Parkland shooting victim's dad joins Trump for Hanukkah
By DARLENE SUPERVILLE
WASHINGTON (AP) - The father of a Florida school shooting victim helped the White House celebrate Hanukkah on Thursday and lauded President Donald Trump as a "fighter" who has "retaken Washington for the American people."
Trump said the menorah was being lit in the East Room in memory of 18-year-old Meadow Pollack "and all of the precious lives stolen from us this year, and we will pledge our resolve to confront hatred and violence in all of its evil forms."
Meadow was among 17 people killed in a February shooting at Marjory Stoneman Douglas High School in Parkland. A 17-year-old student has been charged in the Valentine's Day massacre.
Meadow's father, Andrew Pollack, said he has been fighting for his daughter and other students since the shooting. He was among a group of teen survivors and parents of murdered children who attended a White House discussion shortly after the shooting.
"Mr. President, despite the pundits and so-called experts who said you couldn't, you have retaken Washington for the American people," Pollack said. "You are the greatest friend that the Jewish people have ever had in the White House, not only because you recognized Jerusalem as the capital of Israel and followed through on your promise to move the embassy to Jerusalem, but because you understand the spirit of Hanukkah, within your heart."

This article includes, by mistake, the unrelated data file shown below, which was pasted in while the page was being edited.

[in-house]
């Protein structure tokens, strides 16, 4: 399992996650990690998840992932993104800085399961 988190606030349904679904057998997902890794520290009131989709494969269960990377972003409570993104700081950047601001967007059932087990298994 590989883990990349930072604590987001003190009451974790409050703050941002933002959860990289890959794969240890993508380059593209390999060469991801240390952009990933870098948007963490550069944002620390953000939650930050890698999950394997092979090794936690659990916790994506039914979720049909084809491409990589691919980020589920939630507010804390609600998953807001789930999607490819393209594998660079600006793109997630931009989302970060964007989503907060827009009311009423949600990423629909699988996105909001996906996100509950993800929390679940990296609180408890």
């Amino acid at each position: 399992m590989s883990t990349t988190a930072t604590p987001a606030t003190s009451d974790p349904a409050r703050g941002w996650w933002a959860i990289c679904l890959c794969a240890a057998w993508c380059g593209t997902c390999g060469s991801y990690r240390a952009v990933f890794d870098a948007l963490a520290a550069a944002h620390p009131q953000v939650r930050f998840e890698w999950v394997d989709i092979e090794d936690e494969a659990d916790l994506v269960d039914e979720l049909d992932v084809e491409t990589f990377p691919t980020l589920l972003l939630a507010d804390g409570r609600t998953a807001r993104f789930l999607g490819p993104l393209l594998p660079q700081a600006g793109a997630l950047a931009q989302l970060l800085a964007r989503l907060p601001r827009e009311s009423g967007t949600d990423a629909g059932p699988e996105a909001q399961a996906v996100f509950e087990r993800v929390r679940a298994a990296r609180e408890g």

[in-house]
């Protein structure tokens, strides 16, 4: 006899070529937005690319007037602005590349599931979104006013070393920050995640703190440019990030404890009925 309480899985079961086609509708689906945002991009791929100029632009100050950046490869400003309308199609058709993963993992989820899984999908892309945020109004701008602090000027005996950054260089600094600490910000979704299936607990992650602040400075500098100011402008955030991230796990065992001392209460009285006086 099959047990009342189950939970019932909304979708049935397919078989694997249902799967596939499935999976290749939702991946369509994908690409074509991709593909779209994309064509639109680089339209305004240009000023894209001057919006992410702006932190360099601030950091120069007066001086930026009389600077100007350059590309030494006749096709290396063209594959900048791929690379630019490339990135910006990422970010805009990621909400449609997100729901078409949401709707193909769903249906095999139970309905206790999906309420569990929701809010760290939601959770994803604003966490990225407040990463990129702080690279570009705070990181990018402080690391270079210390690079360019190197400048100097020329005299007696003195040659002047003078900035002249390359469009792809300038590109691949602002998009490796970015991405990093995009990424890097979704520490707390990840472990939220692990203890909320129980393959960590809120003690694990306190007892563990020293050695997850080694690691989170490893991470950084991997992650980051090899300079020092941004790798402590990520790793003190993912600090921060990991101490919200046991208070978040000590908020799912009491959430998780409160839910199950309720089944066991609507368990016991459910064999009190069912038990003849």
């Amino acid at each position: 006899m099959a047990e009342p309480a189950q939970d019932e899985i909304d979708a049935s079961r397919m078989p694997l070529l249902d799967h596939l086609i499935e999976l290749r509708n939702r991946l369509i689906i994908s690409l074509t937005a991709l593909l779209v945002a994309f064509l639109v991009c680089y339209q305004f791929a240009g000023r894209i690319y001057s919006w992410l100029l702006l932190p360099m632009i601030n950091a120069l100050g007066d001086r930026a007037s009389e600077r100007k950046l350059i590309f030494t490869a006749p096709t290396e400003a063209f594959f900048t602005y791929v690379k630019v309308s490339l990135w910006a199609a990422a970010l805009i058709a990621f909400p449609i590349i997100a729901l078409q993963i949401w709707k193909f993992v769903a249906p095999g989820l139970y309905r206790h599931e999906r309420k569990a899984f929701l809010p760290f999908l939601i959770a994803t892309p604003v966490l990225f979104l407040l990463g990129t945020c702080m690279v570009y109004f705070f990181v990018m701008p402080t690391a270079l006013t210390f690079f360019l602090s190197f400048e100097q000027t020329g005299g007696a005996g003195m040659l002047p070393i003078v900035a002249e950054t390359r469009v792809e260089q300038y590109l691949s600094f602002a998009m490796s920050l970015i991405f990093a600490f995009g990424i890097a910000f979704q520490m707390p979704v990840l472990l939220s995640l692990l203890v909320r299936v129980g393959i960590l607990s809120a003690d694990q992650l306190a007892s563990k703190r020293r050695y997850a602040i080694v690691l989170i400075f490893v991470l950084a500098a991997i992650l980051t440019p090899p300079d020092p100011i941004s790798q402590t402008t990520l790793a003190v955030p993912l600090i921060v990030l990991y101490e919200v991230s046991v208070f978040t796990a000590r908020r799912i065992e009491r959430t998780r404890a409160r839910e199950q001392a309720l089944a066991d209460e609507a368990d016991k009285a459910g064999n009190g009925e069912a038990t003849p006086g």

Pollack added: "We have to keep fighting because the safety of our children and the future of our country depend on whether we honor the true spirit of Hanukkah, by staying true to our traditions and to keep on winning."
Trump described Pollack's sorrow and pain as unimaginable and thanked him and his family for attending.
"We promise to hold the memory of beautiful Meadow and every Parkland victim in our hearts forever," Trump said.
At an earlier Hanukkah reception Thursday, Trump recognized eight Holocaust survivors, saying they had endured "evil beyond description."
The president also mentioned the fatal October shooting of 11 Jews at a Pittsburgh synagogue. He said that after that "sinister" killing, "we reaffirmed our solemn duty to confront anti-Semitism everywhere. Trump added that we "must stamp out this vile hatred from the world."
Trump's daughter Ivanka converted to Judaism to marry Jared Kushner. Through the couple, Trump has three Jewish grandchildren.
The audience erupted into cheers when Trump mentioned his decision last year to recognize Jerusalem as Israel's capital and, earlier this year, to move the U.S. Embassy to Jerusalem from Tel Aviv.
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